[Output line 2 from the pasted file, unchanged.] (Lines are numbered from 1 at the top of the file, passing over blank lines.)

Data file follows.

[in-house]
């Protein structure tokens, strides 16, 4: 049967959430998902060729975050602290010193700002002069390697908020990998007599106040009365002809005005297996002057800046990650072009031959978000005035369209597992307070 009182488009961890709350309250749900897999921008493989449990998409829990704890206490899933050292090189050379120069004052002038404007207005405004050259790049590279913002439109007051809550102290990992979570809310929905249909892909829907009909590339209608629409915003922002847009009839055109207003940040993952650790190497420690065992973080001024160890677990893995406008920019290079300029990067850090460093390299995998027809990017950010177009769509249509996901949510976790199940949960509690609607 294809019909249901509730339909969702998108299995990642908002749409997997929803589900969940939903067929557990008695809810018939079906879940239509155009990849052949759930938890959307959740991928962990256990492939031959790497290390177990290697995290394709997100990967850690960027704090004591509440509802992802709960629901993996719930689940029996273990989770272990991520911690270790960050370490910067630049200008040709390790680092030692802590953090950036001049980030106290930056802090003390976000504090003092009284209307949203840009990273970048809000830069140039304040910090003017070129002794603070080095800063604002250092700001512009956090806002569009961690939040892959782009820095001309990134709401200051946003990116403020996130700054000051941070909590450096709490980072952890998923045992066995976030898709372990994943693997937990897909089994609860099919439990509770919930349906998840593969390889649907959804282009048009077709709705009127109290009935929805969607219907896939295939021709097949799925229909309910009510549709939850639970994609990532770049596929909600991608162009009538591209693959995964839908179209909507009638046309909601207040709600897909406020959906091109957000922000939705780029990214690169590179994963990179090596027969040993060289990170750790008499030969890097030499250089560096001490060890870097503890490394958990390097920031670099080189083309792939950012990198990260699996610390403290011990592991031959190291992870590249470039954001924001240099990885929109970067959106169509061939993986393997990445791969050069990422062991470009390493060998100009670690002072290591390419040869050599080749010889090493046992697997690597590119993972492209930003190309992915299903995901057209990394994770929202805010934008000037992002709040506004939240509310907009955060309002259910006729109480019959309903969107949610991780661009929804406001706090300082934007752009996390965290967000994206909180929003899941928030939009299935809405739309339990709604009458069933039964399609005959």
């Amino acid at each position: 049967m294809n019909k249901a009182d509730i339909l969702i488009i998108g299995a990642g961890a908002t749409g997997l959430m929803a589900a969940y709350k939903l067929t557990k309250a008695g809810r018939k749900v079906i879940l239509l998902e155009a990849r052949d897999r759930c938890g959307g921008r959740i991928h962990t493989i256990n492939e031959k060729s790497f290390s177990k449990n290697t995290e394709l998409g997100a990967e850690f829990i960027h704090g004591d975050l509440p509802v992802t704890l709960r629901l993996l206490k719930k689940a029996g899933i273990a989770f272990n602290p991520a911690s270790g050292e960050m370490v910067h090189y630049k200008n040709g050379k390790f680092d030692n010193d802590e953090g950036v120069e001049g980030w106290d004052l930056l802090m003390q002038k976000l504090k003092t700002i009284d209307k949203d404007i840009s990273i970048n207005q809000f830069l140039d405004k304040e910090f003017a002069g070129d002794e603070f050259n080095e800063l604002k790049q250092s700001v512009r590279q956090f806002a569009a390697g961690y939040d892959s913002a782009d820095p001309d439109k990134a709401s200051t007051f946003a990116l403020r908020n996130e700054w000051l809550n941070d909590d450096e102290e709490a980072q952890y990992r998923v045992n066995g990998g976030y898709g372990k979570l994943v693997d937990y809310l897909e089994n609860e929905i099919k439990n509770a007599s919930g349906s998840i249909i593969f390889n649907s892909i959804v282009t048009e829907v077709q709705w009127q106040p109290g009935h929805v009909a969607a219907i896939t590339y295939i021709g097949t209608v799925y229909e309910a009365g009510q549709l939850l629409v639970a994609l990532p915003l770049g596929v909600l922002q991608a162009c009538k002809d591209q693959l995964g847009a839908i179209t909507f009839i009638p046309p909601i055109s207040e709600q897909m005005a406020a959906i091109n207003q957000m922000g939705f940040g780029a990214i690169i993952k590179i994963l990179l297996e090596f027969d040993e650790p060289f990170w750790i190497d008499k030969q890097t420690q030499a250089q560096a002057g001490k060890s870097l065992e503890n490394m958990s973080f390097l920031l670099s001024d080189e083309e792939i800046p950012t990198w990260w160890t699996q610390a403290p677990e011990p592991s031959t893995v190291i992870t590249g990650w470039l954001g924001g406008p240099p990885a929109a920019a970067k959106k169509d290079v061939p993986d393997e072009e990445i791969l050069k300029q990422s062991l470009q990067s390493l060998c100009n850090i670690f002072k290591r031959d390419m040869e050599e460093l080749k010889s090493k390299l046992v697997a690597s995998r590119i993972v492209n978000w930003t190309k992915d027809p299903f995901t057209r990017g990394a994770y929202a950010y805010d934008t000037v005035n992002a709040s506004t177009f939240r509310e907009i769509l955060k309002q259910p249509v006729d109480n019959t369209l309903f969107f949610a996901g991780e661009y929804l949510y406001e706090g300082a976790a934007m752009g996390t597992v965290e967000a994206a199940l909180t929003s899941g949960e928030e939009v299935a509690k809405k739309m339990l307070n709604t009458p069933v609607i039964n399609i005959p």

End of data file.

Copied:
């Protein structure tokens, strides 16, 4: 049967959430998902060729975050602290010193700002002069390697908020990998007599106040009365002809005005297996002057800046990650072009031959978000005035369209597992307070 009182488009961890709350309250749900897999921008493989449990998409829990704890206490899933050292090189050379120069004052002038404007207005405004050259790049590279913002439109007051809550102290990992979570809310929905249909892909829907009909590339209608629409915003922002847009009839055109207003940040993952650790190497420690065992973080001024160890677990893995406008920019290079300029990067850090460093390299995998027809990017950010177009769509249509996901949510976790199940949960509690609607 294809019909249901509730339909969702998108299995990642908002749409997997929803589900969940939903067929557990008695809810018939079906879940239509155009990849052949759930938890959307959740991928962990256990492939031959790497290390177990290697995290394709997100990967850690960027704090004591509440509802992802709960629901993996719930689940029996273990989770272990991520911690270790960050370490910067630049200008040709390790680092030692802590953090950036001049980030106290930056802090003390976000504090003092009284209307949203840009990273970048809000830069140039304040910090003017070129002794603070080095800063604002250092700001512009956090806002569009961690939040892959782009820095001309990134709401200051946003990116403020996130700054000051941070909590450096709490980072952890998923045992066995976030898709372990994943693997937990897909089994609860099919439990509770919930349906998840593969390889649907959804282009048009077709709705009127109290009935929805969607219907896939295939021709097949799925229909309910009510549709939850639970994609990532770049596929909600991608162009009538591209693959995964839908179209909507009638046309909601207040709600897909406020959906091109957000922000939705780029990214690169590179994963990179090596027969040993060289990170750790008499030969890097030499250089560096001490060890870097503890490394958990390097920031670099080189083309792939950012990198990260699996610390403290011990592991031959190291992870590249470039954001924001240099990885929109970067959106169509061939993986393997990445791969050069990422062991470009390493060998100009670690002072290591390419040869050599080749010889090493046992697997690597590119993972492209930003190309992915299903995901057209990394994770929202805010934008000037992002709040506004939240509310907009955060309002259910006729109480019959309903969107949610991780661009929804406001706090300082934007752009996390965290967000994206909180929003899941928030939009299935809405739309339990709604009458069933039964399609005959």